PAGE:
Wisconsin law requires worker’s compensation benefits to be paid “Where, at the time of injury, the employee is performing service growing out of and incidental to his or her employment.” Many claims are easy: an employee is injured, on the job site, usually by a simple slip and fall or the impact of a moving object. Unfortunately, many injuries aren’t so simple. As the typical 9-5 factory or office job becomes less and less common, it is important to understand when worker’s compensation applies, and when it does not.
When do worker’s compensation benefits apply?
The general rule is that it applies to injuries sustained on company time and on company property. If you are injured on the company parking lot, or walking up the stairs, worker’s compensation applies. If you are on your lunch break, on the company premises, you are covered. If you are driving on company-related business and you get into an accident, benefits must also be paid. Worker’s compensation benefits apply to any injury suffered while on work-related business or on work property.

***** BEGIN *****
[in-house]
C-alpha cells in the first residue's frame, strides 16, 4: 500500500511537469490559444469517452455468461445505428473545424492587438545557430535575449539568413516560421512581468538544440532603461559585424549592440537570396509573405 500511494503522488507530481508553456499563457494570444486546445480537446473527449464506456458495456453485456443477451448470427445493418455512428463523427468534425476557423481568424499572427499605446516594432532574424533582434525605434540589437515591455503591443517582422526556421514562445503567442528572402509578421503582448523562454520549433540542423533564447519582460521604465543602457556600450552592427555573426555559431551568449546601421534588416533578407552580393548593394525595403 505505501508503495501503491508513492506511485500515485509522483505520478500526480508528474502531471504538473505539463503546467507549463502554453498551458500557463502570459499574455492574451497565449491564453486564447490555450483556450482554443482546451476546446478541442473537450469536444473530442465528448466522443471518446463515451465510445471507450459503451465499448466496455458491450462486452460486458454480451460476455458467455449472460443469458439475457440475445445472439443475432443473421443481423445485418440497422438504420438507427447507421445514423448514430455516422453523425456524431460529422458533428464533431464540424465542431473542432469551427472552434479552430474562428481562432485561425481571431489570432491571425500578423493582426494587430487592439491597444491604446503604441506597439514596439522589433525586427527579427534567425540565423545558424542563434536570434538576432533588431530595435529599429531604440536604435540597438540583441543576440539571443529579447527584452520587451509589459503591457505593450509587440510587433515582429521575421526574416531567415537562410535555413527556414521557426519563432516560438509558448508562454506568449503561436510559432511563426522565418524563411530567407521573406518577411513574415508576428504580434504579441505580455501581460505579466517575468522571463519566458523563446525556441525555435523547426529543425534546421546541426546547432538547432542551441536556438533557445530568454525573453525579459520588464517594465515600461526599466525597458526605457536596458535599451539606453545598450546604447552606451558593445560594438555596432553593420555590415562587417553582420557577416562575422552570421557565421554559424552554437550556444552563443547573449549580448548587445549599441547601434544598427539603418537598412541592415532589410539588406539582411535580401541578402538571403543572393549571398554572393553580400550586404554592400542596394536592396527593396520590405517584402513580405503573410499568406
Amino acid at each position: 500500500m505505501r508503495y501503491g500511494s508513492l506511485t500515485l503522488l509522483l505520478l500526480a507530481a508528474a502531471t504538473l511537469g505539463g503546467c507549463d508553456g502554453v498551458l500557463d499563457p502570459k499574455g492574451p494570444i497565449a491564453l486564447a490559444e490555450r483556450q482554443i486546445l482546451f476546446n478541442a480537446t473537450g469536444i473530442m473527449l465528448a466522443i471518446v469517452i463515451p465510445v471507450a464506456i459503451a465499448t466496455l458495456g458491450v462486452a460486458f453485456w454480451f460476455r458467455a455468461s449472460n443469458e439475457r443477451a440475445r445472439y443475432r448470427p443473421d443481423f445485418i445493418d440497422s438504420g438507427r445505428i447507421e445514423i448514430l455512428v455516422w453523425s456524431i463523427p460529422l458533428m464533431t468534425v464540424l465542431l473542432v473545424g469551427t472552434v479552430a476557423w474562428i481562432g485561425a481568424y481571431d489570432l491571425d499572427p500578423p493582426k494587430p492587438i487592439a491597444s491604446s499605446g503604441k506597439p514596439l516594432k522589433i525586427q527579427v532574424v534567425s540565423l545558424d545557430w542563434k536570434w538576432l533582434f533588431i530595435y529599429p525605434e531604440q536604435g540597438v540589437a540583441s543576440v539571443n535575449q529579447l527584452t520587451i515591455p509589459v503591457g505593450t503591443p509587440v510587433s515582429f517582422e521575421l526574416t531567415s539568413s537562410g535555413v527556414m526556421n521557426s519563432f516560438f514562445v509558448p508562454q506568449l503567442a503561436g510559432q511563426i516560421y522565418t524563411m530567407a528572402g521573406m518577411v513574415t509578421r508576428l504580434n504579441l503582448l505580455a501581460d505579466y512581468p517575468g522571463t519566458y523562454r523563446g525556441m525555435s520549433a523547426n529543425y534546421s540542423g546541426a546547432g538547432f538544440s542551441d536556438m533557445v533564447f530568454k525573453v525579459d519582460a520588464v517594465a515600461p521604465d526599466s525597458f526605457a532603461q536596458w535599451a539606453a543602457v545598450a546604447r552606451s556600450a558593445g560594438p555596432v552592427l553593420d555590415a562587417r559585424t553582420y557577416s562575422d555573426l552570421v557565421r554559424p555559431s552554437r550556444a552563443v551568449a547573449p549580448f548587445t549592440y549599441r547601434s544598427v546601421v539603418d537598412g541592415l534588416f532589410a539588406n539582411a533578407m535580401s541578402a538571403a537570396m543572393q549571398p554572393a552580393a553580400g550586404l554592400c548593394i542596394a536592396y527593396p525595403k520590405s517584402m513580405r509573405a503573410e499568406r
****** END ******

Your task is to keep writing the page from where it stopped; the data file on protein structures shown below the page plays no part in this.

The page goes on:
When do worker’s compensation benefits not apply?
However, there are many instances where worker’s compensation benefits are not usually paid. The most common one is where a worker is injured driving to or from work. This is not usually considered to be part of someone’s employment. However, there are numerous exceptions to this rule. Did a supervisor ask you to pick up something on the way to or from work? This can change an ordinary commute into a work-related errand, and entitle you to benefits.
Because the line between work-related injury and bad luck can be so thin, it is important to contact a member of our experienced team as soon as possible.